The images in this exhibition constitute Foster’s response both to the places in which Nash worked, and to the dynamics that Nash brought out of them in his own imagery. Having already made images in and around a number of places that feature prominently in Nash’s oeuvre, Foster conceived this project as a way to respond to Nash more directly and extensively. Well-trodden locales were revisited – Avebury, Romney Marsh, Iver Heath, the Chilterns, Wittenham Clumps – and territory hitherto unwalked by Foster was explored at Studland, Chesil Beach, and along the Jurassic Coast.
In all of his work informed by other artists, Foster enters into a dialogue with the places in which particular artists worked, and with the imagery they created there. The artist and their work become something of a guiding spirit to his own journeys in and around those places. Recent photography projects have taken him to the American South to make images in places associated with the late musician Mark Linkous, and to Ireland to respond to places associated with the painter and writer Jack B. Yeats. Other artists that his practice has engaged with over the years have included John Clare, Franz Kafka and Samuel Beckett.
In the relatively early stages of the project, Foster began working extensively with double exposure photographs, finding this to be an effective means of engaging with what Nash referred to as ‘the life of the inanimate object’, and of uncovering, or forging, correspondences in nature. The resulting images often experiment with fractal, almost kaleidoscopic imagery, variously evoking both a mystical and a playful engagement with place, with objects, and with the natural world. As with all of Foster’s photographic work, the images are titled with a grid reference (in this case the Ordnance Survey grid reference code) giving the location where the image was made. All of the images were made in camera and not subject to any digital manipulation. Found objects formed an increasingly important part of Nash’s practice as his career developed, and also on display here are a number of found objects that Foster brought back from his peregrinations into Nash country.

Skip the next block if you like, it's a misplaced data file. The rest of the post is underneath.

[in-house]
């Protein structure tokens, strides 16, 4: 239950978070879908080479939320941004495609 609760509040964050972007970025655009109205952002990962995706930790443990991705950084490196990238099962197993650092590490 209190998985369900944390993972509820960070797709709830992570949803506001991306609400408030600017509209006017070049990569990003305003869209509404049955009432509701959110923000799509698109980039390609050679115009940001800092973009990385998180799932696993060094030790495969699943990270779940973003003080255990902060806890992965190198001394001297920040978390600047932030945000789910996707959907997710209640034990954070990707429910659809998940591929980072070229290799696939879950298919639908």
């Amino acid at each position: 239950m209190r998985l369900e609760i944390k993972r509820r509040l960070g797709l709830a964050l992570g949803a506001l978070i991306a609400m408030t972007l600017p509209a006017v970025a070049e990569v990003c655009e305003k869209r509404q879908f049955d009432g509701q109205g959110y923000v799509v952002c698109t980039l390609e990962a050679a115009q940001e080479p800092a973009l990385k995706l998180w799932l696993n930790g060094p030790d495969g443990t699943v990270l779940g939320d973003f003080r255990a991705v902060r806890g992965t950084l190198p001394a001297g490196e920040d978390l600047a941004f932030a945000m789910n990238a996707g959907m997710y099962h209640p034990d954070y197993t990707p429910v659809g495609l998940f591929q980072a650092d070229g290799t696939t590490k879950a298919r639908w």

Photography Walk with David Foster, 10 June 3pm
Meet at Rye Creative Centre Gallery at 3pm and fuel up with tea and cake. The artist David Foster will then lead a walk through the local countryside. During the walk, David will discuss Paul Nash’s work in relation to the local landscape, and share some aspects of his own artistic engagement with the area. Walkers are invited to bring along their cameras for this event and discuss their own work. Following the walk, we will repair to a pub in Rye for drinks and dinner (optional – not included in the cost of the walk).
Guided Walk (including tea & cake) £5. Please book in advance at: email@example.com
Artist’s Talk, 12 June 7pm
At this free evening event, David Foster will discuss the ways in which his practice responds to the work of Paul Nash. He will discuss the new work created for the exhibition and take questions from the audience.
Free Event, donations bar.
In Conversation with David Foster and Dave McKean, 22 June 7pm
This event promises to be popular; join us for an informal In Conversation evening with artist David Foster and Dave McKean. Dave McKean is an illustrator, writer, musician and filmmaker who has worked with an impressive variety of creative figures including Neil Gaiman, Richard Dawkins, the Rolling Stones and Heston Blumenthal. He has worked on several graphic novels such as Arkham Asylum and the award winning Cages. In 2016, Dave wrote and illustrated Black Dog: The Dreams of Paul Nash, a graphic novel and accompanying performance work. Dave transferred the book to a series of projections, wrote an hour’s worth of orchestral music and songs, and performed the resulting piece at the Somme Memorial in Amiens, and, after several festival performances, at the opening of Tate Britain’s Paul Nash retrospective in 2016.
Tickets £5, donations bar. Please book in advance at: firstname.lastname@example.org
Resonance and Wonder
Painting and Songs
Paula MacArthur & Tine Louise Kortermand
Paula MacArthur first met Danish artist, Tine Louise Kortermand when they shared an exhibition space in Bushwick, Brooklyn in 2016. The resonance of objects connects these two artists.
In Brooklyn, Tine created her Resound songs on the spot in response to problems and worries that visitors shared with her; using an object – a toy camera, a xylophone & even hair – offered by each participant as a starting point to create sound and act as inspiration for each song. The tongue in cheek idea was that each song would provide some kind of magical solution or relief to these problems in a kind of pseudo therapeutic way.
Paula offered Tine a pencil & shared a current concern, put on the turquoise headphones, closed her eyes, listened to Tine’s haunting voice and felt an extraordinary, physical response which for her highlights the potential power and intimacy of objects. Autonomous sensory meridian response (ASMR) is an experience characterised by a static-like or tingling sensation on the skin that typically begins on the scalp and moves down the back of the neck and upper spine. ASMR signifies the subjective experience of ‘low-grade euphoria’ characterised by a combination of positive feelings, and a distinct static-like tingling sensation on the skin. It is most commonly triggered by specific acoustic, visual and digital media stimuli, and less commonly by intentional & ‘attentional’ control.